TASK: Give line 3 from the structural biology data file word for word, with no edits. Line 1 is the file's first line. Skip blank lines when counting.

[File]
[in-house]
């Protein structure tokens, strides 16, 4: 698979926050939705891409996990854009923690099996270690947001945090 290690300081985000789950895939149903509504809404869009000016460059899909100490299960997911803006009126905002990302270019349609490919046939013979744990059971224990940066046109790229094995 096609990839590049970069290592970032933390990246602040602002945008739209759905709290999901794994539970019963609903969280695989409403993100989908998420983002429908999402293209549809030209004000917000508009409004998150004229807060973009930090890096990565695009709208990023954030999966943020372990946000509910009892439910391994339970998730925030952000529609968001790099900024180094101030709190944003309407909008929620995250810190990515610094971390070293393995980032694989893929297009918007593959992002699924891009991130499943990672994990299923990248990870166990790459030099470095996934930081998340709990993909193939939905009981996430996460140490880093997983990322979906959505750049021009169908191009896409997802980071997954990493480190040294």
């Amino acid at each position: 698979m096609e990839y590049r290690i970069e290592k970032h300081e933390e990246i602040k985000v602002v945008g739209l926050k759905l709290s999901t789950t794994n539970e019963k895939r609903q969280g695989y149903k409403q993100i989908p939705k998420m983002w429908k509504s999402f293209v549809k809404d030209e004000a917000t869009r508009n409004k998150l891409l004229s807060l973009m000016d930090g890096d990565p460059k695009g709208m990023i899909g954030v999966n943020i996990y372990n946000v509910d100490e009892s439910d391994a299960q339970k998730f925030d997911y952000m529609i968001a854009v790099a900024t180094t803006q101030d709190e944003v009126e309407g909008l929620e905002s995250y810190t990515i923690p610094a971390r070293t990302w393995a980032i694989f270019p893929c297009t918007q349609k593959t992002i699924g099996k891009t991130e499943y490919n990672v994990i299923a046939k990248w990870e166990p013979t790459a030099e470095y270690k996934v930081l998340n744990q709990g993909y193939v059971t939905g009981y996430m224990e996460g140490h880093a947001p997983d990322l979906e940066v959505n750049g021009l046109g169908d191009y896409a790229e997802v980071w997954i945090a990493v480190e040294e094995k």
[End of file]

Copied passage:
């Amino acid at each position: 698979m096609e990839y590049r290690i970069e290592k970032h300081e933390e990246i602040k985000v602002v945008g739209l926050k759905l709290s999901t789950t794994n539970e019963k895939r609903q969280g695989y149903k409403q993100i989908p939705k998420m983002w429908k509504s999402f293209v549809k809404d030209e004000a917000t869009r508009n409004k998150l891409l004229s807060l973009m000016d930090g890096d990565p460059k695009g709208m990023i899909g954030v999966n943020i996990y372990n946000v509910d100490e009892s439910d391994a299960q339970k998730f925030d997911y952000m529609i968001a854009v790099a900024t180094t803006q101030d709190e944003v009126e309407g909008l929620e905002s995250y810190t990515i923690p610094a971390r070293t990302w393995a980032i694989f270019p893929c297009t918007q349609k593959t992002i699924g099996k891009t991130e499943y490919n990672v994990i299923a046939k990248w990870e166990p013979t790459a030099e470095y270690k996934v930081l998340n744990q709990g993909y193939v059971t939905g009981y996430m224990e996460g140490h880093a947001p997983d990322l979906e940066v959505n750049g021009l046109g169908d191009y896409a790229e997802v980071w997954i945090a990493v480190e040294e094995k």